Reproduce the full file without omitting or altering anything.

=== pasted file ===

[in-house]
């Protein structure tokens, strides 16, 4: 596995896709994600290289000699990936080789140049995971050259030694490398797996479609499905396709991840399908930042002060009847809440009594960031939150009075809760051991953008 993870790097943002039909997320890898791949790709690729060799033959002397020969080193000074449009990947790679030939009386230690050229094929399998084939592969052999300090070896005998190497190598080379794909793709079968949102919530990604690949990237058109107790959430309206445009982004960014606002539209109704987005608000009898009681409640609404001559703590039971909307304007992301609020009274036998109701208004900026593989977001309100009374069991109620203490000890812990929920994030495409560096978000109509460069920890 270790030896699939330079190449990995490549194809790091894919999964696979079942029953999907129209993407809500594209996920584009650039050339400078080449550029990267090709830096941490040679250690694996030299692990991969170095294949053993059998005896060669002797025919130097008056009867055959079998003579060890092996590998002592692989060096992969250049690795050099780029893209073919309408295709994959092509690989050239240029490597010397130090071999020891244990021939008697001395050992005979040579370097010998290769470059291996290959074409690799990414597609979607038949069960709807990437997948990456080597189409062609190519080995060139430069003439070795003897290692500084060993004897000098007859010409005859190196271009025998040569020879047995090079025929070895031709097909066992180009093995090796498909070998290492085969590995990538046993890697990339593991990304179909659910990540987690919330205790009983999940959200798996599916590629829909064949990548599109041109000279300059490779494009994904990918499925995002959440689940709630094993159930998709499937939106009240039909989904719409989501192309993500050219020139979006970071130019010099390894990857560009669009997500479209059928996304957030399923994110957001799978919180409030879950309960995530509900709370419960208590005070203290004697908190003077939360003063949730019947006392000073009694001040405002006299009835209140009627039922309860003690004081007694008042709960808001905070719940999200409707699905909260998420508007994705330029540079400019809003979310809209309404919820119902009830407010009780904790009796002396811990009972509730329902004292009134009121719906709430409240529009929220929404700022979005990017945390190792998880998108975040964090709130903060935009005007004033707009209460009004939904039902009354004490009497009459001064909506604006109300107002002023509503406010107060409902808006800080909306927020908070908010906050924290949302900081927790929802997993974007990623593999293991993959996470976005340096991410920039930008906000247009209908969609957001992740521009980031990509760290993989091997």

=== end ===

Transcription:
[in-house]
């Protein structure tokens, strides 16, 4: 596995896709994600290289000699990936080789140049995971050259030694490398797996479609499905396709991840399908930042002060009847809440009594960031939150009075809760051991953008 993870790097943002039909997320890898791949790709690729060799033959002397020969080193000074449009990947790679030939009386230690050229094929399998084939592969052999300090070896005998190497190598080379794909793709079968949102919530990604690949990237058109107790959430309206445009982004960014606002539209109704987005608000009898009681409640609404001559703590039971909307304007992301609020009274036998109701208004900026593989977001309100009374069991109620203490000890812990929920994030495409560096978000109509460069920890 270790030896699939330079190449990995490549194809790091894919999964696979079942029953999907129209993407809500594209996920584009650039050339400078080449550029990267090709830096941490040679250690694996030299692990991969170095294949053993059998005896060669002797025919130097008056009867055959079998003579060890092996590998002592692989060096992969250049690795050099780029893209073919309408295709994959092509690989050239240029490597010397130090071999020891244990021939008697001395050992005979040579370097010998290769470059291996290959074409690799990414597609979607038949069960709807990437997948990456080597189409062609190519080995060139430069003439070795003897290692500084060993004897000098007859010409005859190196271009025998040569020879047995090079025929070895031709097909066992180009093995090796498909070998290492085969590995990538046993890697990339593991990304179909659910990540987690919330205790009983999940959200798996599916590629829909064949990548599109041109000279300059490779494009994904990918499925995002959440689940709630094993159930998709499937939106009240039909989904719409989501192309993500050219020139979006970071130019010099390894990857560009669009997500479209059928996304957030399923994110957001799978919180409030879950309960995530509900709370419960208590005070203290004697908190003077939360003063949730019947006392000073009694001040405002006299009835209140009627039922309860003690004081007694008042709960808001905070719940999200409707699905909260998420508007994705330029540079400019809003979310809209309404919820119902009830407010009780904790009796002396811990009972509730329902004292009134009121719906709430409240529009929220929404700022979005990017945390190792998880998108975040964090709130903060935009005007004033707009209460009004939904039902009354004490009497009459001064909506604006109300107002002023509503406010107060409902808006800080909306927020908070908010906050924290949302900081927790929802997993974007990623593999293991993959996470976005340096991410920039930008906000247009209908969609957001992740521009980031990509760290993989091997």